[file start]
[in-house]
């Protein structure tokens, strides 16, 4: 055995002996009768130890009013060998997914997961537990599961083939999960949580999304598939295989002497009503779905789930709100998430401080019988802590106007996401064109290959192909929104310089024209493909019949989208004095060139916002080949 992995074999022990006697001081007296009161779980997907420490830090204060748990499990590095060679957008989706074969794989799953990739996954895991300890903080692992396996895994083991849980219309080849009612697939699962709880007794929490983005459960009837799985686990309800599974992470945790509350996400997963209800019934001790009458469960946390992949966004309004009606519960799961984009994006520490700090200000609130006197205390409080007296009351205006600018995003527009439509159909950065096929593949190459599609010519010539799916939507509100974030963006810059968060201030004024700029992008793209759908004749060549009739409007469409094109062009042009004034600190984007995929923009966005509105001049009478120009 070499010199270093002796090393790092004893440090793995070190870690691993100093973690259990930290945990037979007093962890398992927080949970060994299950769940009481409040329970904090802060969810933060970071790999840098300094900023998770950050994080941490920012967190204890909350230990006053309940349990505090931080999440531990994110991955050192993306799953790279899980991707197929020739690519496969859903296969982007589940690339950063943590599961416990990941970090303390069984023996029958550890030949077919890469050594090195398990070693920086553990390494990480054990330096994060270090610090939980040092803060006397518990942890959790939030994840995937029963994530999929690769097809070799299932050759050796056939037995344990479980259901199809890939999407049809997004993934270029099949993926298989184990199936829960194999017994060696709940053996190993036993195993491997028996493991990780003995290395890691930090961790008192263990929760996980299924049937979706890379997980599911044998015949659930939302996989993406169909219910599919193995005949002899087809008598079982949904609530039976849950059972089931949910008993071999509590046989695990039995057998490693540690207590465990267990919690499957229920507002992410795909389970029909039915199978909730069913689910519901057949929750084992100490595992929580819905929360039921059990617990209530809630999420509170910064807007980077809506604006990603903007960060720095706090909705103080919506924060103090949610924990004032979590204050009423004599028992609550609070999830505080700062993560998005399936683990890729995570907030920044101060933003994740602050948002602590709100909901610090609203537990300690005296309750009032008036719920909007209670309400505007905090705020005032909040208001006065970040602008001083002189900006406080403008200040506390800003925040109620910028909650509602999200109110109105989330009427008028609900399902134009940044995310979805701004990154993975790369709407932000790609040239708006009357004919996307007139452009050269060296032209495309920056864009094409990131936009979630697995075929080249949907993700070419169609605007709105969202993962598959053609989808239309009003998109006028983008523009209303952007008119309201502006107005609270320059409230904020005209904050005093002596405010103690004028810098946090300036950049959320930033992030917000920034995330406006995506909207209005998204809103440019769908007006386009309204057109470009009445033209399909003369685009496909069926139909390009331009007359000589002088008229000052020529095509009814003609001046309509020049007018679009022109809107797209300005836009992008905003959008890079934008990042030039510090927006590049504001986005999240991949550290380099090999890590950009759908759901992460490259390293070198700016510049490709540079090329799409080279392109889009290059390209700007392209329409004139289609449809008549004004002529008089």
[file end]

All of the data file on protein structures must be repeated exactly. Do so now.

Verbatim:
[in-house]
């Protein structure tokens, strides 16, 4: 055995002996009768130890009013060998997914997961537990599961083939999960949580999304598939295989002497009503779905789930709100998430401080019988802590106007996401064109290959192909929104310089024209493909019949989208004095060139916002080949 992995074999022990006697001081007296009161779980997907420490830090204060748990499990590095060679957008989706074969794989799953990739996954895991300890903080692992396996895994083991849980219309080849009612697939699962709880007794929490983005459960009837799985686990309800599974992470945790509350996400997963209800019934001790009458469960946390992949966004309004009606519960799961984009994006520490700090200000609130006197205390409080007296009351205006600018995003527009439509159909950065096929593949190459599609010519010539799916939507509100974030963006810059968060201030004024700029992008793209759908004749060549009739409007469409094109062009042009004034600190984007995929923009966005509105001049009478120009 070499010199270093002796090393790092004893440090793995070190870690691993100093973690259990930290945990037979007093962890398992927080949970060994299950769940009481409040329970904090802060969810933060970071790999840098300094900023998770950050994080941490920012967190204890909350230990006053309940349990505090931080999440531990994110991955050192993306799953790279899980991707197929020739690519496969859903296969982007589940690339950063943590599961416990990941970090303390069984023996029958550890030949077919890469050594090195398990070693920086553990390494990480054990330096994060270090610090939980040092803060006397518990942890959790939030994840995937029963994530999929690769097809070799299932050759050796056939037995344990479980259901199809890939999407049809997004993934270029099949993926298989184990199936829960194999017994060696709940053996190993036993195993491997028996493991990780003995290395890691930090961790008192263990929760996980299924049937979706890379997980599911044998015949659930939302996989993406169909219910599919193995005949002899087809008598079982949904609530039976849950059972089931949910008993071999509590046989695990039995057998490693540690207590465990267990919690499957229920507002992410795909389970029909039915199978909730069913689910519901057949929750084992100490595992929580819905929360039921059990617990209530809630999420509170910064807007980077809506604006990603903007960060720095706090909705103080919506924060103090949610924990004032979590204050009423004599028992609550609070999830505080700062993560998005399936683990890729995570907030920044101060933003994740602050948002602590709100909901610090609203537990300690005296309750009032008036719920909007209670309400505007905090705020005032909040208001006065970040602008001083002189900006406080403008200040506390800003925040109620910028909650509602999200109110109105989330009427008028609900399902134009940044995310979805701004990154993975790369709407932000790609040239708006009357004919996307007139452009050269060296032209495309920056864009094409990131936009979630697995075929080249949907993700070419169609605007709105969202993962598959053609989808239309009003998109006028983008523009209303952007008119309201502006107005609270320059409230904020005209904050005093002596405010103690004028810098946090300036950049959320930033992030917000920034995330406006995506909207209005998204809103440019769908007006386009309204057109470009009445033209399909003369685009496909069926139909390009331009007359000589002088008229000052020529095509009814003609001046309509020049007018679009022109809107797209300005836009992008905003959008890079934008990042030039510090927006590049504001986005999240991949550290380099090999890590950009759908759901992460490259390293070198700016510049490709540079090329799409080279392109889009290059390209700007392209329409004139289609449809008549004004002529008089």